• If, during the period of the Authorization, either of the parties increases airfares excessively without any valid justification on the code-share services, the ICCC will review the Authorization, pursuant to Section 80 of the ICCC Act, as such events may undermine the likely public benefits that this Authorization is based upon. The ICCC will then consider whether the balance between public detriment and public benefit still favours net public benefit;
  • Air Niugini is to submit annual code-share passenger and freight traffic volume reports to the ICCC, for the POM/NAN route; and 

Commissioner Ain said: “Overall, the ICCC is satisfied that this code-share will result in more benefits to the public outweighing the potential detriments to competition in the market and other detriments. The ICCC therefore granted Authorization for a period of three years.

The Independent Consumer and Competition Commission (ICCC) has recently become aware of the proposed merger between Majestic Food Corporation Limited and Frabelle (PNG) Limited through a report in The National newspaper dated 14th May, 2018.

As part of its competition role, the ICCC has informed the parties to this proposed transaction that Section 69 of the Independent Consumer and Competition Commission Act 2002 (ICCC Act) prohibits business mergers or acquisitions that would have, or would be likely to have, the effect of substantially lessening competition in a market in Papua New Guinea.

However, Section 81 of the ICCC Act allows for the parties to seek Clearance from the ICCC. Alternatively, Section 82 of the ICCC Act allows the ICCC to grant Authorisation to parties should the ICCC form a view that the proposed transaction would result in net public benefits despite its likely harm to competition.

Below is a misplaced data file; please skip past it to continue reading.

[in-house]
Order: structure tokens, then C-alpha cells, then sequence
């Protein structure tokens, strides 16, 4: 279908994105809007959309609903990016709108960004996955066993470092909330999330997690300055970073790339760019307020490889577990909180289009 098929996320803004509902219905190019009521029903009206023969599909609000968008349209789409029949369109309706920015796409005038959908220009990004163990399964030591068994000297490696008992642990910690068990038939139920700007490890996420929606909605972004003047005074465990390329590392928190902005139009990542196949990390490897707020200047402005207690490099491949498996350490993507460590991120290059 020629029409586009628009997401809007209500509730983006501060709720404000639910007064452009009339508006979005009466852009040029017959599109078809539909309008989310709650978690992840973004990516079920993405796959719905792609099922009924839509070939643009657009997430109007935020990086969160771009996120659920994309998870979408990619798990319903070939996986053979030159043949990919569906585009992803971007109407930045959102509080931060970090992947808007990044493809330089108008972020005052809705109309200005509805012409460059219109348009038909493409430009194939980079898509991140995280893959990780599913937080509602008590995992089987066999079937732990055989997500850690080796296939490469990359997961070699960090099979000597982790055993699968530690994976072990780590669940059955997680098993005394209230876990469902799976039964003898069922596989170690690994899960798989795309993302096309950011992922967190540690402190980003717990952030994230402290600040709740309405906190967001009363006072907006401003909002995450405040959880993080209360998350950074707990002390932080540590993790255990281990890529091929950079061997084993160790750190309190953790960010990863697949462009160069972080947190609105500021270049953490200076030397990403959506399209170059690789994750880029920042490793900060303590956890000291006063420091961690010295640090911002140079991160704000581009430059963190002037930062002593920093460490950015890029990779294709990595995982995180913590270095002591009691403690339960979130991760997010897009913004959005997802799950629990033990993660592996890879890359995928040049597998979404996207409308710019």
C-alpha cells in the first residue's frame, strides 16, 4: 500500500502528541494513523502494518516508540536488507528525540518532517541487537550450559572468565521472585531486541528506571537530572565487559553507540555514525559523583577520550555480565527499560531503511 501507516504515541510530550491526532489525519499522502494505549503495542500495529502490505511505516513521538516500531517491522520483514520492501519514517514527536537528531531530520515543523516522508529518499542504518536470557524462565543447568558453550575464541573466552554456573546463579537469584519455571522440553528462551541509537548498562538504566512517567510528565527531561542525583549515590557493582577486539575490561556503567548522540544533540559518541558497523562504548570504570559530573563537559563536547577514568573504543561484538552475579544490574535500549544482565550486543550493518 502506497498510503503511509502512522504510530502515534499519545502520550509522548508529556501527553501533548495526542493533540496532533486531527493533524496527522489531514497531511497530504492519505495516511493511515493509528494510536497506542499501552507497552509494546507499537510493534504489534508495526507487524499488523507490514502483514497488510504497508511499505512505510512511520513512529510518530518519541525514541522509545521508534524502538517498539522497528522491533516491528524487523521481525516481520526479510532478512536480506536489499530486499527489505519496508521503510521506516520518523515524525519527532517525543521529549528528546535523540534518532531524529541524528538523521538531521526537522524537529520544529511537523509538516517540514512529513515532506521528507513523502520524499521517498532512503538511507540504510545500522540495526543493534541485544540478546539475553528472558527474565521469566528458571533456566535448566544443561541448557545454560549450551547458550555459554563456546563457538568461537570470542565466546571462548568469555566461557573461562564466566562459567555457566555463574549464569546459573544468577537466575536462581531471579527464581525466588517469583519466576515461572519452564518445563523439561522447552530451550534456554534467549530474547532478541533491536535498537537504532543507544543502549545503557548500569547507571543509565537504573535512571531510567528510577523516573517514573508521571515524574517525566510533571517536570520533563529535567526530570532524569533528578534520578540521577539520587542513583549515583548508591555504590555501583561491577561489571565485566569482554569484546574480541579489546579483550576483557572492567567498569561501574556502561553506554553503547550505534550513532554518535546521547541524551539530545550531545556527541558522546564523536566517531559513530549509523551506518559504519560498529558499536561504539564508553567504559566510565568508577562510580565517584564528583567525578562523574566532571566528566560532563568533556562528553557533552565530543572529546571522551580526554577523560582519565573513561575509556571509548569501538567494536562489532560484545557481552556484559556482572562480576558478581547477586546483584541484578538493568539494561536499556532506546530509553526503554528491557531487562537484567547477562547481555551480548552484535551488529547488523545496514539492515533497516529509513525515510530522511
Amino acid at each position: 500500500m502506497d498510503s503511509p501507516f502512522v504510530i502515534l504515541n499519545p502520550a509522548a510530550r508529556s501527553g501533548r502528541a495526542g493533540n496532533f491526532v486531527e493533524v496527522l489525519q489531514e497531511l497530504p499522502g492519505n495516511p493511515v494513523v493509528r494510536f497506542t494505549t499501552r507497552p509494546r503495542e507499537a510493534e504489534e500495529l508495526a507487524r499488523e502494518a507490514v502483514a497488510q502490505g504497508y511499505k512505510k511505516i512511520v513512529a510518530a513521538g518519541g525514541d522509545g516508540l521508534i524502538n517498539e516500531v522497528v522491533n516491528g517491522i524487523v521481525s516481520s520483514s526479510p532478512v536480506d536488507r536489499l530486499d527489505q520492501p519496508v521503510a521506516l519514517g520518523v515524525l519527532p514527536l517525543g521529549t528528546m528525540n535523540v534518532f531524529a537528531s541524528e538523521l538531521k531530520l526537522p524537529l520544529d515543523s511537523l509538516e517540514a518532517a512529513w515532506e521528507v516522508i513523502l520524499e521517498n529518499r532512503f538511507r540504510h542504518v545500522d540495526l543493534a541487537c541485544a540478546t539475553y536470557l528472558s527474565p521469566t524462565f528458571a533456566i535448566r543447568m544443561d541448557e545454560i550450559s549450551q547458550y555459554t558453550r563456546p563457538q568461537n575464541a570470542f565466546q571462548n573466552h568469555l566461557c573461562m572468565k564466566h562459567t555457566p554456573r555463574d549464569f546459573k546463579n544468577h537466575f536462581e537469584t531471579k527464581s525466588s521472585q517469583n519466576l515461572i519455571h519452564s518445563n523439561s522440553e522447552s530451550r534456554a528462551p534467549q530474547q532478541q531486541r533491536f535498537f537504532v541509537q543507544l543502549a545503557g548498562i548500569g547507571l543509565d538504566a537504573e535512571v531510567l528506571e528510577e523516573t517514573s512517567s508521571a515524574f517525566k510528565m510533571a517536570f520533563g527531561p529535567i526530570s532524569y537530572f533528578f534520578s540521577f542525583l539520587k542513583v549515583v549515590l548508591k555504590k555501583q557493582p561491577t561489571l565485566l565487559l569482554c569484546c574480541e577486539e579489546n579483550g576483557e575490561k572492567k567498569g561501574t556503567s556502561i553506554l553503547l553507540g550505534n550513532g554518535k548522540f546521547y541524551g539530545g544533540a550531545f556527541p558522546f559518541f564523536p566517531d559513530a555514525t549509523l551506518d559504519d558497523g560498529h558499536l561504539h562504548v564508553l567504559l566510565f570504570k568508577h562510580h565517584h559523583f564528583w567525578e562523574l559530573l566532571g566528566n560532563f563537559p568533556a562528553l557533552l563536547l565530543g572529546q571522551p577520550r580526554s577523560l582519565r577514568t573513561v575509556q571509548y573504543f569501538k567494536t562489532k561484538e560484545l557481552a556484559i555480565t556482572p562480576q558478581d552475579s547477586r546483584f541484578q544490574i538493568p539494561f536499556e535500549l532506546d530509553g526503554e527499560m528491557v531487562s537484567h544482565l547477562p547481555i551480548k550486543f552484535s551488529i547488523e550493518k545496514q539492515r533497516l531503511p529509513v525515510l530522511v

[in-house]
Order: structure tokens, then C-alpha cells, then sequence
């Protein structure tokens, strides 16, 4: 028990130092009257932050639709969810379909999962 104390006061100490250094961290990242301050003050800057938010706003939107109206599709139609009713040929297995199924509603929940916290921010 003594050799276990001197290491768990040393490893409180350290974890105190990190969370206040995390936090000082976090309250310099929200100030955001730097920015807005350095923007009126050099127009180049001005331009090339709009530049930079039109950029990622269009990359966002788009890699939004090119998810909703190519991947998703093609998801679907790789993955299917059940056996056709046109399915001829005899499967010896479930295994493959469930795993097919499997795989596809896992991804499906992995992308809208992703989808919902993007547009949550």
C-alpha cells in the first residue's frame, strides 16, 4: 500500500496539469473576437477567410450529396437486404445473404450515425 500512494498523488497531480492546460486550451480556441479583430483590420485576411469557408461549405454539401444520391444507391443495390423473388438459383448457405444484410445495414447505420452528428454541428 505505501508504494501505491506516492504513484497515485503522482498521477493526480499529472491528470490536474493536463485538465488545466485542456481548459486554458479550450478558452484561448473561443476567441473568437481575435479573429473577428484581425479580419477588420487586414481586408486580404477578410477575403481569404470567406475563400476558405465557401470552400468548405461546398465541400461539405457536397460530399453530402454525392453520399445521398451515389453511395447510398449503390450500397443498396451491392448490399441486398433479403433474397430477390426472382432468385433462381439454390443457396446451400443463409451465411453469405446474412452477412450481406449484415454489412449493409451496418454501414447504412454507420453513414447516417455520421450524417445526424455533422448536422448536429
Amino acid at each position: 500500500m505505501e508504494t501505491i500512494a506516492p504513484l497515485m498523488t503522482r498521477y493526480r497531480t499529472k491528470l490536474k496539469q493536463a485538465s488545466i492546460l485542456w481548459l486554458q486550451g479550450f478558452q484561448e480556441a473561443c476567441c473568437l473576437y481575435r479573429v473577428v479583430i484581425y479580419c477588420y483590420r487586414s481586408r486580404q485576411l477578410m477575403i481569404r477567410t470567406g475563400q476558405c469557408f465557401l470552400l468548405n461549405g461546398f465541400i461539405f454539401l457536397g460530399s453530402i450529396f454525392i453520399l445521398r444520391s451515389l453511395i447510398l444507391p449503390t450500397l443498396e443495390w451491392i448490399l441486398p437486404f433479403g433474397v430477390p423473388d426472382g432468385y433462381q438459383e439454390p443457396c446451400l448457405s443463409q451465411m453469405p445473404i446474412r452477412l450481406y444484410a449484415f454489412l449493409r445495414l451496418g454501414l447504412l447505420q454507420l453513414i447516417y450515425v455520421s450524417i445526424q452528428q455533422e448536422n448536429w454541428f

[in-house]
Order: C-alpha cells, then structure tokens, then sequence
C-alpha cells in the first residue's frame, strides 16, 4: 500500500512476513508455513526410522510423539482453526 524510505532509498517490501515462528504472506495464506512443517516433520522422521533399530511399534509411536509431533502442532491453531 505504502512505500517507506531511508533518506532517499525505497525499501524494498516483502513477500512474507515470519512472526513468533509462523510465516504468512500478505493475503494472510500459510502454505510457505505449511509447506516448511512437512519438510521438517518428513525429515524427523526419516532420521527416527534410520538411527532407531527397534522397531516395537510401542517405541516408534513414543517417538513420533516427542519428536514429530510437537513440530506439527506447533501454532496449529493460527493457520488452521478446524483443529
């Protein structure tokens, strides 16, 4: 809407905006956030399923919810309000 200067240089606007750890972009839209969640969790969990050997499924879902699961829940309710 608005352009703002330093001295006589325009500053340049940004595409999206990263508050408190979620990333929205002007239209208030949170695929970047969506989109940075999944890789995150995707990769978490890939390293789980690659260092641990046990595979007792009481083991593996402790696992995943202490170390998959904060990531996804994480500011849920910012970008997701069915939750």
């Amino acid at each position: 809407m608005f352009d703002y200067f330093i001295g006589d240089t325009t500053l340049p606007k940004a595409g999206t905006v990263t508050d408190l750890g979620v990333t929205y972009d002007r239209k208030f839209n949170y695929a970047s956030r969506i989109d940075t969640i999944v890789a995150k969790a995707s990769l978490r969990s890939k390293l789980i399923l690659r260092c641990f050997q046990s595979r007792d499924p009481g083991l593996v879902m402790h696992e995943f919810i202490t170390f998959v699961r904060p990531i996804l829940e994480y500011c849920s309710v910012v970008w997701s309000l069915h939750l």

A Clearance or Authorization from the ICCC safeguards the transaction from being challenged for potential breach of Section 69 of the ICCC Act by aggrieved third parties.

ICCC Commissioner and Chief Executive Officer, Paulus Ain said that although notifications for Clearance and Authorization are currently voluntary, the ICCC can investigate any business acquisitions in any market(s) in PNG should it form a view that the business transaction may have harmful implication(s) to competition.

“It is therefore, prudent that the parties seek either a Clearance or an Authorization from the ICCC, to protect this proposed transaction from future investigation and potential litigation action under the ICCC Act.” Mr. Ain said.

“In view of the above, the parties are requested, as responsible corporate citizens, to formally seek Clearance under Section 81 of the ICCC Act. If a valid Clearance application is submitted, the ICCC will review and give a decision within 20 days after the date of receiving and registering the application.”

The ICCC welcomes the Government’s recent decision to extend the deadline for SIM card registration by another two and a half months to July 31.

ICCC Commissioner and Chief Executive Officer, Paulus Ain said that the ICCC was encouraged by the fact that the Government and the Minister for Communications, Information Technology and Energy, Hon. Sam Basil share the same concerns that consumers in the rural and remote parts of PNG would have been adversely affected because they, for some valid reasons, may have not been able to register their SIM cards to date.

Commissioner Ain said: “The ICCC understands that registration of SIM Cards still require people to personally appear and present identification documents in order to register/purchase a SIM card. The majority of Papua New Guineans live in villages in far and remote places to nearby towns, and a significant number of our people do not have basic identification documentation like birth certificates, National Identification Cards, Passports, drivers licenses, school ID cards or other acceptable forms of identification. However, these same people have utilized and benefited from the advancement of telecommunications in their locality through the use of mobile phones.”